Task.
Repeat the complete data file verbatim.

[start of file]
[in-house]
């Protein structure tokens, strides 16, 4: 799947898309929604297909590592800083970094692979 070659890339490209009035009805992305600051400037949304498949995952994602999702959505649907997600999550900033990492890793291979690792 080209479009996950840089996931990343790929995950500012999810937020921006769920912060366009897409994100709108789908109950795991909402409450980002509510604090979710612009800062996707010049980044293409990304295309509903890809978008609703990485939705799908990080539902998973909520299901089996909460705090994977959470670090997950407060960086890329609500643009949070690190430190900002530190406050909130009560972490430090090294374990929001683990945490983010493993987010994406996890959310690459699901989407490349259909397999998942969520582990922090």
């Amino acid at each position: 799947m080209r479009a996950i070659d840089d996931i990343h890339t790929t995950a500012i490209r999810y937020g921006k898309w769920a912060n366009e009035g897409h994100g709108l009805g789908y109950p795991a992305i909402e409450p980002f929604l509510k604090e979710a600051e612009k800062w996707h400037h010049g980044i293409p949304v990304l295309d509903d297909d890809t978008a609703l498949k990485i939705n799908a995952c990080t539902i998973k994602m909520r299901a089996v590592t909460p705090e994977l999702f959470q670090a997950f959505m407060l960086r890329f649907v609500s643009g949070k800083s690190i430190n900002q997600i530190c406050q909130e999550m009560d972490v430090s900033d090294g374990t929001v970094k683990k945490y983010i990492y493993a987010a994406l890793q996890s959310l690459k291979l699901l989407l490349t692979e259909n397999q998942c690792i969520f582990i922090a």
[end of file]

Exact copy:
[in-house]
């Protein structure tokens, strides 16, 4: 799947898309929604297909590592800083970094692979 070659890339490209009035009805992305600051400037949304498949995952994602999702959505649907997600999550900033990492890793291979690792 080209479009996950840089996931990343790929995950500012999810937020921006769920912060366009897409994100709108789908109950795991909402409450980002509510604090979710612009800062996707010049980044293409990304295309509903890809978008609703990485939705799908990080539902998973909520299901089996909460705090994977959470670090997950407060960086890329609500643009949070690190430190900002530190406050909130009560972490430090090294374990929001683990945490983010493993987010994406996890959310690459699901989407490349259909397999998942969520582990922090």
């Amino acid at each position: 799947m080209r479009a996950i070659d840089d996931i990343h890339t790929t995950a500012i490209r999810y937020g921006k898309w769920a912060n366009e009035g897409h994100g709108l009805g789908y109950p795991a992305i909402e409450p980002f929604l509510k604090e979710a600051e612009k800062w996707h400037h010049g980044i293409p949304v990304l295309d509903d297909d890809t978008a609703l498949k990485i939705n799908a995952c990080t539902i998973k994602m909520r299901a089996v590592t909460p705090e994977l999702f959470q670090a997950f959505m407060l960086r890329f649907v609500s643009g949070k800083s690190i430190n900002q997600i530190c406050q909130e999550m009560d972490v430090s900033d090294g374990t929001v970094k683990k945490y983010i990492y493993a987010a994406l890793q996890s959310l690459k291979l699901l989407l490349t692979e259909n397999q998942c690792i969520f582990i922090a």